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World leaders recall the fall of the Berlin Wall

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Thatcher: Unlike George Bush, I was opposed to German unification from early on for the obvious reasons. To unify Germany would make her the dominant nation in the European community. They are powerful, and they are efficient. It would become a German Europe.

But unification was accomplished, really, very much without consulting the rest of Europe. We were always amazed that it happened. My generation, of course, remembers that we had two world wars against Germany, and that it was a very racist society in the second. Those things that took place in Germany could never happen in Britain.

I also thought it wrong that East Germany, whom, after all, we fought against, should be the first to come into the European Community, while Poland and Czechoslovakia, whom we went to war for, had to wait. They should have been free in 1945 but were kept under the Communist yoke until the collapse of the Soviet Union and, even now, are not sufficiently integrated into Europe and suffer from protectionism.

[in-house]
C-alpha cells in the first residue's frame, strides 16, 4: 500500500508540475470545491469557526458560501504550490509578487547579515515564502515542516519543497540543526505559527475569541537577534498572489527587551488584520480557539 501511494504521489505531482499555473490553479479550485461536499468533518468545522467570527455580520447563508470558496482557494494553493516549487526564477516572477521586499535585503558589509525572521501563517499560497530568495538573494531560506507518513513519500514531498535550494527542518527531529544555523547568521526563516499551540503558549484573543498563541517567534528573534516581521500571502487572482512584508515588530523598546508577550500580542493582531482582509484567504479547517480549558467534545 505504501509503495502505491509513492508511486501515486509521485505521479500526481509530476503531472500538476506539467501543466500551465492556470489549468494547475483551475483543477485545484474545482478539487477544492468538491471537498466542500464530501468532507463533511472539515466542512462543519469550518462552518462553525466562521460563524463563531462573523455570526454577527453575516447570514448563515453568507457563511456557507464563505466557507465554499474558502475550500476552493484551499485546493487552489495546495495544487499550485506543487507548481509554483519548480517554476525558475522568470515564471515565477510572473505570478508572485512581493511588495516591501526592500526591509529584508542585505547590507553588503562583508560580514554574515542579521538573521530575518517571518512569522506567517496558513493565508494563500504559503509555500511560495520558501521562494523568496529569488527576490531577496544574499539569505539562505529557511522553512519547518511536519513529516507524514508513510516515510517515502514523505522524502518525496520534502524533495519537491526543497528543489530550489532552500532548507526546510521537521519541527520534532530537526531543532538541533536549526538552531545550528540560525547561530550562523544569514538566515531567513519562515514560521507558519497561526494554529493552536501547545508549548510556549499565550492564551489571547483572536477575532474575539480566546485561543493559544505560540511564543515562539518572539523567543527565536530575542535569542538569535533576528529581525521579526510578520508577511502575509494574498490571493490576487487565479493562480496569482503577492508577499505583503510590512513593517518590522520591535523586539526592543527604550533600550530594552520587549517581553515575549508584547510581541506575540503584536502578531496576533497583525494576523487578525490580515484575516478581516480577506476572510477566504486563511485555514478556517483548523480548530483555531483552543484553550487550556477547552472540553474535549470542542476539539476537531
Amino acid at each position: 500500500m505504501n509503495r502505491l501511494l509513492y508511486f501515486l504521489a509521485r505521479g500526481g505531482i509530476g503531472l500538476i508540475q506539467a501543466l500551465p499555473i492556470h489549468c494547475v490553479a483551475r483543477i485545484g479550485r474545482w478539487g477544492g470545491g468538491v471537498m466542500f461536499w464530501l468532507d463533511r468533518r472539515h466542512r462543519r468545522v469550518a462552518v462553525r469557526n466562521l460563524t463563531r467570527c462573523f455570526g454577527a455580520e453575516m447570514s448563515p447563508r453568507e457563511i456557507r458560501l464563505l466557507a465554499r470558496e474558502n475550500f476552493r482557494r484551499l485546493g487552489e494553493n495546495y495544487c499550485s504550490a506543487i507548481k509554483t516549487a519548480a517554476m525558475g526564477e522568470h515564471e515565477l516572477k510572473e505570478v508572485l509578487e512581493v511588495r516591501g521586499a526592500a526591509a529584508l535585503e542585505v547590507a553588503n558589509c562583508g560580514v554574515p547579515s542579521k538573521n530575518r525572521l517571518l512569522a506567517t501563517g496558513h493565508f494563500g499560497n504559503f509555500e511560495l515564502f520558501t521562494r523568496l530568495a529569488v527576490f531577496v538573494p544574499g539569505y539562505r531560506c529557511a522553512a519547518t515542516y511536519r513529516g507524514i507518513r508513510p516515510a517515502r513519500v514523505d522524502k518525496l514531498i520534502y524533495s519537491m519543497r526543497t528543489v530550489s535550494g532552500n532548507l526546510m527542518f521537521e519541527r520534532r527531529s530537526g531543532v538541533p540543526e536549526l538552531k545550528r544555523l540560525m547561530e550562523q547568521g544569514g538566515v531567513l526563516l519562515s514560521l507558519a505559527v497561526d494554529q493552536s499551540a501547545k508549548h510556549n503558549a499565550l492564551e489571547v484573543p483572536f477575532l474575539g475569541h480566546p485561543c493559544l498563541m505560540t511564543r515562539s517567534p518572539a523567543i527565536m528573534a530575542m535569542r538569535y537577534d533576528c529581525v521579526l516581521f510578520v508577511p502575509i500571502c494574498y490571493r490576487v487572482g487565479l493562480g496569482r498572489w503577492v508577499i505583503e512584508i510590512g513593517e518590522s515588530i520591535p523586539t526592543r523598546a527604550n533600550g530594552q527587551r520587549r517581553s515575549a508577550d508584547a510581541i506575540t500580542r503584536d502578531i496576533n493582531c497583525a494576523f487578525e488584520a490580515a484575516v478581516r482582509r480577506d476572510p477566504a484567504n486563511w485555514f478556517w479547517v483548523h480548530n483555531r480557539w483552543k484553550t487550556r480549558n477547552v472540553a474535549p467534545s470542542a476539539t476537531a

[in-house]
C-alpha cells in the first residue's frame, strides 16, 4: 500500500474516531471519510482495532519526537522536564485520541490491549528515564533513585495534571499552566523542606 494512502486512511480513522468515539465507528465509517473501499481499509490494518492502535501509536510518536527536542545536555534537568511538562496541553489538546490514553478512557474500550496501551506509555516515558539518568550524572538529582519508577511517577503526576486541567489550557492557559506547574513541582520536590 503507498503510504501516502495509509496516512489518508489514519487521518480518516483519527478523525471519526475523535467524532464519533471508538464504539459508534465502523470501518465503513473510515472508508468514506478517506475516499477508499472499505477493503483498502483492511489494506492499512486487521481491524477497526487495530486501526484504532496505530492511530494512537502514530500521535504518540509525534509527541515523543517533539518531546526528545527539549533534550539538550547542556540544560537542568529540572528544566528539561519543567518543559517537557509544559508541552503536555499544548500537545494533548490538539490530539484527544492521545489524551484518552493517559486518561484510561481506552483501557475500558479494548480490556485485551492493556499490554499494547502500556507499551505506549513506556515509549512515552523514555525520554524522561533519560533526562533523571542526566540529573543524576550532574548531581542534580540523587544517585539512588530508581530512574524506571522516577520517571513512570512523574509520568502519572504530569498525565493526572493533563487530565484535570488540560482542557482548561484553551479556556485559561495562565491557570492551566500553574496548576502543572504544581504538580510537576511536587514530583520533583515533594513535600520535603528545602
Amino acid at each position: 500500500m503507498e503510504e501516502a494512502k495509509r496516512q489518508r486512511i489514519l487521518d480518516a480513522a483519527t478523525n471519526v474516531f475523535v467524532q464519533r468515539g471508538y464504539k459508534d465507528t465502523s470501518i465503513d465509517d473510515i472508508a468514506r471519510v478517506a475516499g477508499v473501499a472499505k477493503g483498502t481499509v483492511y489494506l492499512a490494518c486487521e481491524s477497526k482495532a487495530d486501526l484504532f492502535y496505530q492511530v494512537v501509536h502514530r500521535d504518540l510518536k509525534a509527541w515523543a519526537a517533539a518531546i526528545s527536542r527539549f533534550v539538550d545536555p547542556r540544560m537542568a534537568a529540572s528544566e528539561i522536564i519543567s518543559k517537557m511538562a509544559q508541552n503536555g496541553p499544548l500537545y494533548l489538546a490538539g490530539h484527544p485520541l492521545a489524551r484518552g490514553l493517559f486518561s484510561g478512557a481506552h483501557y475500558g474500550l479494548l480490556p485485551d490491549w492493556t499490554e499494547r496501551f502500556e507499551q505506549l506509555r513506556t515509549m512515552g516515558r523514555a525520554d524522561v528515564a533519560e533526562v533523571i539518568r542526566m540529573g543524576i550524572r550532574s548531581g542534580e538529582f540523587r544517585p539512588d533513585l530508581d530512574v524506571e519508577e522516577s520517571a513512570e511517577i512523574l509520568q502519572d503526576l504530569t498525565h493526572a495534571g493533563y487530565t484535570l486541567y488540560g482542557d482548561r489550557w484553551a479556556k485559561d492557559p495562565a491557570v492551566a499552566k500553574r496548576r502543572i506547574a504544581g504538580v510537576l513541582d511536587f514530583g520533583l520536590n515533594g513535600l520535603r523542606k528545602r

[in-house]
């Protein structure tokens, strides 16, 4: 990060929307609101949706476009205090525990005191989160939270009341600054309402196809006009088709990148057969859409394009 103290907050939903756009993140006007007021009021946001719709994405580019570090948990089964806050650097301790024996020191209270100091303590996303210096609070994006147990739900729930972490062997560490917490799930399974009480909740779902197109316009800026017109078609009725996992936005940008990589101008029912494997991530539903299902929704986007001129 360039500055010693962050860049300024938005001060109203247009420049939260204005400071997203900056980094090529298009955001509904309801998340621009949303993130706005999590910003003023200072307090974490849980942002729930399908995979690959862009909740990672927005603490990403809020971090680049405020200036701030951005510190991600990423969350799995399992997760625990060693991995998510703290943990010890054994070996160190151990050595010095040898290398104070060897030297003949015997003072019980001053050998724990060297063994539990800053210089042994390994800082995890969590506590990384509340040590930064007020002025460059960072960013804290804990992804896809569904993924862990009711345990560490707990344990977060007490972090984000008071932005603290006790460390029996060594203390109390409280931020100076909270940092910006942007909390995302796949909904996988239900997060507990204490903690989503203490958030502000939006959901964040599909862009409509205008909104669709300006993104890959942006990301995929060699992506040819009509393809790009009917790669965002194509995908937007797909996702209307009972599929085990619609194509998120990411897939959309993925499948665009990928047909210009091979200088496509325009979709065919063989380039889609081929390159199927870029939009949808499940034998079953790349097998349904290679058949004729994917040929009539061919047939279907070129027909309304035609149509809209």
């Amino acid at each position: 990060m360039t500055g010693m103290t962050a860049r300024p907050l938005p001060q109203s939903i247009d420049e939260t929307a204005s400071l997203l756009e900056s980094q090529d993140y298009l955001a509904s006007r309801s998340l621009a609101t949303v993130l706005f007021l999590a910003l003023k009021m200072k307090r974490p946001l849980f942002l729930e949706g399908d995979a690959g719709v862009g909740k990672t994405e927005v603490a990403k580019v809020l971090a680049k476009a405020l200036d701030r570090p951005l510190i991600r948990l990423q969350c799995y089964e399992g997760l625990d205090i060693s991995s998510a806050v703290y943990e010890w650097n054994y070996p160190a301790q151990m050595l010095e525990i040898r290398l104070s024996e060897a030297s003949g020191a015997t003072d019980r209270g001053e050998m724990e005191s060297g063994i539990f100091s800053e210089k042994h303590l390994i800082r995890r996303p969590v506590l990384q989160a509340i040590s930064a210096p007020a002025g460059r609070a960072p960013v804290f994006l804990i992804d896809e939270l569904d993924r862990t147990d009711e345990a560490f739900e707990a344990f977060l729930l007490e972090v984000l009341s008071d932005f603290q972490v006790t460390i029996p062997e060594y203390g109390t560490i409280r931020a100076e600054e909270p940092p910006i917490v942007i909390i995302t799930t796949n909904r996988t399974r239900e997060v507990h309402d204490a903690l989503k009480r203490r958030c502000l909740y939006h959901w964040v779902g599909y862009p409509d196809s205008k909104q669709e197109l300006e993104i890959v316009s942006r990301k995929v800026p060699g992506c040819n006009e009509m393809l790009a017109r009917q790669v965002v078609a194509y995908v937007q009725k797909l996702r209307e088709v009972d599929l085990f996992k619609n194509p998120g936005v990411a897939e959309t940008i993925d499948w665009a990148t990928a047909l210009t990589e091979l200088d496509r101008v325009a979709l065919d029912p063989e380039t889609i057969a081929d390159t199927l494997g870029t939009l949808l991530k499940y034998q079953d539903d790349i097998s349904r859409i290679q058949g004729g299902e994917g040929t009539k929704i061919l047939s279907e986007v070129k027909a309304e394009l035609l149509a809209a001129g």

Bush: To be very frank, we had our differences with Lady Thatcher and Francois Mitterrand. Perhaps it was because I didn't share their concerns based on the histories of the two world wars. Maybe it is because America is removed and separated.

But I felt that German unification would be in the fundamental interest of the West. I felt the time had come to trust the Germans more, given what they had done since the end of World War II.

I was convinced, also, that Helmut Kohl would not take a united Germany out of NATO. I was convinced he would opt for the West and not neutrality between NATO and the Warsaw Pact as Mr. Gorbachev wanted. The whole process moved faster than any of us thought, including Chancellor Kohl. President Mitterrand was in the middle of all this...

Mitterrand: The issue was whether unification was a certainty, or could it be prevented?

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